One of the top-ten highest-grossing movies of 2013 will be nominated for Best Picture, and that’s something that didn’t happen in the past two years. The same movie, Gravity, will very likely be the sixth in a row to win the Oscar for Best Visual Effects to also be a Best Picture nominee. If it wins the top award, it will be the first to win both those honors since The Lord of the Rings: The Return of the King.  I know a lot of people consider Gravity to be a science-fiction film, while I don’t quite qualify it as such. So I merely see it as the closest thing to a genre movie contending for Best Picture this year rather than a true representative. It’s more The Right Stuff than Star Wars. Wasn’t the allowance for more Best Picture nominees intended to accommodate those more popular choices? The first year the Academy returned it to a ten-title category was 2009, and then we saw Avatar and District 9 plus Up, the first animated feature to get a slot since 1991. The next year we had another animated feature in the bunch, Toy Story 3, as well as the sci-fi film Inception. In 2011, Hugo nearly counted as a fantasy picture while Woody Allen’s Midnight in Paris was a kind of time travel film, but they stretched the definitions of genre film. Last year, the same went for the fantastically dipped Life of Pi and Beasts of the Southern Wild. […]

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2013.trailermashups

Trailer mashups are a beautiful diversion. On the surface they’re frivolous, but they also manage to re-contextualize the familiar and shine a blinding bulb on thematic similarities. You might get fired for watching them all day (come on, Mr. Danforth!), but there’s a deep power in connecting two seemingly incongruous films or accentuating the copycat nature of tentpoles. There’s a wacky romance to be found in Gravity, a steampunk spectacle in an animated world, adorable Pixar revenge and much more to be discovered. If you watch all of this year’s best, you’ll be overwhelmed with the patterns — not just in the plotting, but also in trailer construction. There’s a bit less Brrrrrwwaaaaaaam this time around, but the hero’s journey is still thriving alongside the explosions. You’ll also notice that pretty much no one makes trailers for Stories We Tell or 12 Years a Slave. Blockbusters are the key targets, and mixing them up with animation and nostalgia seems to be more popular than ever. Oh, and Wall-E. Trailer mashup artists love that damned thing. We like to have fun with trailers here at FSR. Even if we over-think them, hopefully you’ll find something to ponder with our favorites of 2013. Or maybe you’ll just laugh a lot before Mr. Danforth fires you. The guy is ruthless. I think his marriage is on the rocks or something. At any rate, and without further ado: Brrrrrwwaaaaaaam.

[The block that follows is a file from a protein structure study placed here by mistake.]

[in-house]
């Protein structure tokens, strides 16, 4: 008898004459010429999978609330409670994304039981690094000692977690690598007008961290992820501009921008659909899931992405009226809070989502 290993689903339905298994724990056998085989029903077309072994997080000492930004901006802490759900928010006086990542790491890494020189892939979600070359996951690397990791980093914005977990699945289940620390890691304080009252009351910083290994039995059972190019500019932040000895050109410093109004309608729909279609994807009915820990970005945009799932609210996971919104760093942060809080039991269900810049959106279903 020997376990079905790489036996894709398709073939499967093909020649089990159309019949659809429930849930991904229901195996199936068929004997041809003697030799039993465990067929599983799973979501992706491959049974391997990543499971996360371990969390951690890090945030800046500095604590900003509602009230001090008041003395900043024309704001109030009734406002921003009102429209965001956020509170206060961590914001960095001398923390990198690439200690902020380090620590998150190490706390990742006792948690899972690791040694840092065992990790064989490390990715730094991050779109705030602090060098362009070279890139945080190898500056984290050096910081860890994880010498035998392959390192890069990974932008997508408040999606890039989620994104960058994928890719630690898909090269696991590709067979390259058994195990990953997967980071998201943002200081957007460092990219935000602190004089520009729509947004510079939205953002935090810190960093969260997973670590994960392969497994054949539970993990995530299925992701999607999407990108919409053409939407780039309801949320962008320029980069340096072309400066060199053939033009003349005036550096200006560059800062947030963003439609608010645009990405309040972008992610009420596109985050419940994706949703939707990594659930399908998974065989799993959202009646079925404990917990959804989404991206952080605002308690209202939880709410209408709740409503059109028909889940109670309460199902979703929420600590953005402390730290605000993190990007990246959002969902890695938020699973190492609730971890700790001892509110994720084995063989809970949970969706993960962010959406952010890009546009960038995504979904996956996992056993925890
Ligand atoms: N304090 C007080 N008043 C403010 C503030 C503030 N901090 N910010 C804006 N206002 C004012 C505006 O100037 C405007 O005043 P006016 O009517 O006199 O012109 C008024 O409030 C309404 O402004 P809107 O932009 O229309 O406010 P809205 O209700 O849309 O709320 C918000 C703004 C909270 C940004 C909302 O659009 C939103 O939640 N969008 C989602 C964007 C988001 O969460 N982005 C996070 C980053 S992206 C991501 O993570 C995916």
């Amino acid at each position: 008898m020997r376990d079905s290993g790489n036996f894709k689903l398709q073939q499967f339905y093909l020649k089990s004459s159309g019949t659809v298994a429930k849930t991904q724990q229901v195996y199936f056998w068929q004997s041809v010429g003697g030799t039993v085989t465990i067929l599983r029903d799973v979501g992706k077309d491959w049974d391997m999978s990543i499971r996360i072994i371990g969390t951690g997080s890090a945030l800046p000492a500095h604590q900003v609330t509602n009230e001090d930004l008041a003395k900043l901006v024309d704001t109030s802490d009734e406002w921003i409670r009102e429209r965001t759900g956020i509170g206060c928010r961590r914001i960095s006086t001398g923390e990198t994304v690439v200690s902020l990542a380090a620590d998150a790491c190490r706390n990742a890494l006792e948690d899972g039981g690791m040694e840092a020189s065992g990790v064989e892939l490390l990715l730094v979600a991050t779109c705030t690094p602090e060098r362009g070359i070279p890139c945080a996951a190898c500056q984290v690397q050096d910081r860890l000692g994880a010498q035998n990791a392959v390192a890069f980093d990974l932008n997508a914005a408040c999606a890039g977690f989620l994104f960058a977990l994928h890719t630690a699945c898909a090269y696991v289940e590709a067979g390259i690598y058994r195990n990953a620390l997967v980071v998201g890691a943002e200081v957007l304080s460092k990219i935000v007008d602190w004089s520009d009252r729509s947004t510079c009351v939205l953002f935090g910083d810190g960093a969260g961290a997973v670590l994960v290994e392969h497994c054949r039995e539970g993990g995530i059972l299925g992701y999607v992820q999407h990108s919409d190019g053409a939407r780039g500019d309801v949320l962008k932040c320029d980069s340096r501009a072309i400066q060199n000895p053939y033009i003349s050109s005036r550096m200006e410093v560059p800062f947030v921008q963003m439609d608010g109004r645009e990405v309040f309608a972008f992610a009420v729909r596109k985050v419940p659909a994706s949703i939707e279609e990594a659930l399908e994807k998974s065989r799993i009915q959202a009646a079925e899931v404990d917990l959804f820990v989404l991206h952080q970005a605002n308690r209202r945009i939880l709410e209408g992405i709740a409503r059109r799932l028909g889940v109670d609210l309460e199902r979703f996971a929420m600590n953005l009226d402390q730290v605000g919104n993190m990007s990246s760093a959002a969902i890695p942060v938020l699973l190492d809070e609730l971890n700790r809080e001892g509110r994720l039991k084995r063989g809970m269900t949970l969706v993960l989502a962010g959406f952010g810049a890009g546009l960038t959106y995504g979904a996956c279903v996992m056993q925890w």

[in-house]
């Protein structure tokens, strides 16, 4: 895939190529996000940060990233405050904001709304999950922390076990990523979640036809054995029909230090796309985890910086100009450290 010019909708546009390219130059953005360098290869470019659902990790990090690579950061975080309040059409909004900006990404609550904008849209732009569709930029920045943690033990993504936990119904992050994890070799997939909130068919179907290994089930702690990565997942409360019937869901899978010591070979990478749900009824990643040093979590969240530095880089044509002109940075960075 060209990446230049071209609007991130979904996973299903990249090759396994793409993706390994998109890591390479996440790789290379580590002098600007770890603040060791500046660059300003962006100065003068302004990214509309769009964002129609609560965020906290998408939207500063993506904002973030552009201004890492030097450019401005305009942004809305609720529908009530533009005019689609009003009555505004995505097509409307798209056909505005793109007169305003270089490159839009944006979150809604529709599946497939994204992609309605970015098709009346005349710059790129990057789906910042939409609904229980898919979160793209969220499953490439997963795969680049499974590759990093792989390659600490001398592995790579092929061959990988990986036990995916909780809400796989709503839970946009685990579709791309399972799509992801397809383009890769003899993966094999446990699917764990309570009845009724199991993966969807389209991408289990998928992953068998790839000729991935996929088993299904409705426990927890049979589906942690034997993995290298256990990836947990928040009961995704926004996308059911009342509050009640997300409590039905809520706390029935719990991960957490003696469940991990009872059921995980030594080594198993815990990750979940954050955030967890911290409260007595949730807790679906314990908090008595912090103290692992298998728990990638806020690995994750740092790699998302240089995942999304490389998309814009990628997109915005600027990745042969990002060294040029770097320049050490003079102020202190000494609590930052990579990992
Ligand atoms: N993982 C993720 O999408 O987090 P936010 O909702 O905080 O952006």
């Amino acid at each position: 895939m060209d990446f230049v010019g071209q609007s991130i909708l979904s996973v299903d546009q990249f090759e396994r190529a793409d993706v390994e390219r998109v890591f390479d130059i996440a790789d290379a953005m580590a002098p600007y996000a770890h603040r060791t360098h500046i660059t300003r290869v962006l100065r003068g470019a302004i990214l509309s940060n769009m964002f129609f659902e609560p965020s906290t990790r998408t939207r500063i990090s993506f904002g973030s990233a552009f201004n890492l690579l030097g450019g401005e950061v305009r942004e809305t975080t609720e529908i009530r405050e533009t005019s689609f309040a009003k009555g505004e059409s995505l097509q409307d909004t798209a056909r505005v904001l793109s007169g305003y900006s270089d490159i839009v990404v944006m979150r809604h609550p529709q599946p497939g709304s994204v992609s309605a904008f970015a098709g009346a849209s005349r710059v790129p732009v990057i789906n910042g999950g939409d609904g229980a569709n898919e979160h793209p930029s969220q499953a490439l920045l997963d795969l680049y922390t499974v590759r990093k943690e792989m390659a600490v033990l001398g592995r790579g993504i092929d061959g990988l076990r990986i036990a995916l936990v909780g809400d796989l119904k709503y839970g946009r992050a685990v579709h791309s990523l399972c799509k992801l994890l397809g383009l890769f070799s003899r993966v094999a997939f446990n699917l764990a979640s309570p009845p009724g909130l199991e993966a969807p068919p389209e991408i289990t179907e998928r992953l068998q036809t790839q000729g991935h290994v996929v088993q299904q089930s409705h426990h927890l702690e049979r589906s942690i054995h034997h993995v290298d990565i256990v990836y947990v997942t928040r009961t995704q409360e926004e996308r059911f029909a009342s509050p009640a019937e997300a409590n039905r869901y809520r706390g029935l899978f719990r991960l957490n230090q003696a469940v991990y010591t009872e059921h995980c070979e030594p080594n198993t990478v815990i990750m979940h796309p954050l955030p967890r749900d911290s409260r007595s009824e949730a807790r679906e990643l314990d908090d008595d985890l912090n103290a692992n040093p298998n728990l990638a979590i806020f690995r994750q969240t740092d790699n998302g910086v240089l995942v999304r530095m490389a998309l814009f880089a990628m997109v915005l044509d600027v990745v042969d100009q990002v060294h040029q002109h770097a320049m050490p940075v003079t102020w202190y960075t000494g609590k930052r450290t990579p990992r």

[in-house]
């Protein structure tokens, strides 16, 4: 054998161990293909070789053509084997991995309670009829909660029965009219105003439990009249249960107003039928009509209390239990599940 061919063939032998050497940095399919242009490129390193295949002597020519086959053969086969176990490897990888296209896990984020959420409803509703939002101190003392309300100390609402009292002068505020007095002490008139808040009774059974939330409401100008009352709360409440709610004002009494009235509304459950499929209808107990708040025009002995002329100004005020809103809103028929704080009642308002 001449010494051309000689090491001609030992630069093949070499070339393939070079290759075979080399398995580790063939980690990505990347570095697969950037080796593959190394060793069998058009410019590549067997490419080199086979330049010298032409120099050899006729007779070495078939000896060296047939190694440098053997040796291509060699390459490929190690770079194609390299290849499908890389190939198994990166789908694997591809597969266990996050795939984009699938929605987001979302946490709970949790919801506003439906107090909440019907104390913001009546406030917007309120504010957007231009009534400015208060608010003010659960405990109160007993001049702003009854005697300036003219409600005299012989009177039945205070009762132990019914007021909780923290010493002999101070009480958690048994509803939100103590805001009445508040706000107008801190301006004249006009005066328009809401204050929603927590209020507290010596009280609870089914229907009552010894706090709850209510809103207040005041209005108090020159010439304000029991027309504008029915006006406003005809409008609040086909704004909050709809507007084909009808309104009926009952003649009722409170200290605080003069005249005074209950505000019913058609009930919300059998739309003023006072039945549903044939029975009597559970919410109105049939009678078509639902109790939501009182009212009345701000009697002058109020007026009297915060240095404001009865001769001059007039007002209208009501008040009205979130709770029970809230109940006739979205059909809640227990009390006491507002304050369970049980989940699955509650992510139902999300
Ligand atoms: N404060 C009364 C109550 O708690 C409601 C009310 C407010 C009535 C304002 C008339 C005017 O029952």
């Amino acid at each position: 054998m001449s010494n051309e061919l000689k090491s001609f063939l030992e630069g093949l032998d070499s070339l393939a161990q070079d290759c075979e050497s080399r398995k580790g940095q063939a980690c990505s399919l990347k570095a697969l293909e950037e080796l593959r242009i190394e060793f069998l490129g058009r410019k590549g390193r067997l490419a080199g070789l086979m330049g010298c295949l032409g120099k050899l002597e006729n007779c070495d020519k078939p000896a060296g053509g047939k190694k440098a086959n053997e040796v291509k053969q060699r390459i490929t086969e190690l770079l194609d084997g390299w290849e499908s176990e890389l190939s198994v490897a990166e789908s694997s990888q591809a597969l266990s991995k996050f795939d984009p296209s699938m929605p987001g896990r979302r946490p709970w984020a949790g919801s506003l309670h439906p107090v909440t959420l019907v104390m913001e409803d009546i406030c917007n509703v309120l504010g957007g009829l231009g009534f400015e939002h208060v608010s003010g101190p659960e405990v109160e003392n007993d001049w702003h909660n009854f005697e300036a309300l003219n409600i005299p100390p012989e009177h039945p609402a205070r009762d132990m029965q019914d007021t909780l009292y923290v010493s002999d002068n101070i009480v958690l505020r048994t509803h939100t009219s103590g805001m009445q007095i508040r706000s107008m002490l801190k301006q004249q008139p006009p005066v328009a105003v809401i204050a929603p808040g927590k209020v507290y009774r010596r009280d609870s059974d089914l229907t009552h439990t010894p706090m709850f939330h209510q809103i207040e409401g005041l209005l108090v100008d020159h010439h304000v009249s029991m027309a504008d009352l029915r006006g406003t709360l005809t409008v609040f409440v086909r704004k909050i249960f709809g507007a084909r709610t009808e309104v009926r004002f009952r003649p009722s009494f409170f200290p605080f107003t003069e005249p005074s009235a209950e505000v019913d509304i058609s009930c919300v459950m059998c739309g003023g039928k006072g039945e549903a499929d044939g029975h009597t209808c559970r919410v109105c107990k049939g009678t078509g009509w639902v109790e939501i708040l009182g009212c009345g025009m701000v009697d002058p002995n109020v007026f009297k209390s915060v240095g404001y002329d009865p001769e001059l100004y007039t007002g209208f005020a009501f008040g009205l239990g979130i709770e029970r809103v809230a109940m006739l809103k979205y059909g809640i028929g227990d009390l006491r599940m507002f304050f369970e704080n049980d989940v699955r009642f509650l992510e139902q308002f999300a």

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goodfellastable

This week’s list of movies to watch is not inspired by a single new release, because there isn’t anything big enough out this weekend to warrant such a focus. Instead, I’ve got a year-end feature for you inspired by the entirety of 2013 in film. I can’t sum up every title released this year with only ten recommendations, but the movies I’ve selected are, I believe, the best representatives of the more notable titles and trends seen in the past dozen months. Most of the selections are familiar. Chances are you’ve seen more than a few. But obviously this edition has to involve more popular fare because they have to be influential movies to have informed so much of this year’s crop, even if unintentionally. Just take it as a call to watch them again, along with whatever you haven’t seen before, as a special sort of year in review of the most important movies of 2013 released before 2013.

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superman-the-movie-1978-marlon-brando-as-jor-el-sentences-general-zod-non-and-ursa

It’s only a coincidence that I’m writing this on the day Man of Steel hits home video, and it has nothing to do with the approaching 35th anniversary of Superman: The Movie. Rather, it’s something I’ve been wondering during the discussions of the latest Marvel movie post-credits “stingers.” Thor: The Dark World finishes with three separate teases. The first (not a stinger) comes before the credits and hints at something that will presumably be dealt with in Thor 3. The next comes midway into the credits and introduces a character and teases plot that is part of the larger Marvel/Avengers franchise storyline. And the third is just a funny post-credits scene that I expect to be the vaguely reported link between the film and an upcoming Agents of S.H.I.E.L.D. episode. Personally, I have no problem with these or any stingers. The midway scene in Thor 2 is pretty goofy, though, and has been met with the usual confusion that, hopefully for Marvel’s sake, translates into curiosity instead of annoyance. And perhaps the way they’re done is a little tired, so maybe it is time to try something different. Like a prologue stinger. I don’t know if that phrase makes sense (I’m not totally sure of where the term stinger comes from), but here’s what I mean: set up the next film before the latest even begins. For the one and only example, as far as I know, look to the opening of the first Superman, which features the trial of […]

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Man of Steel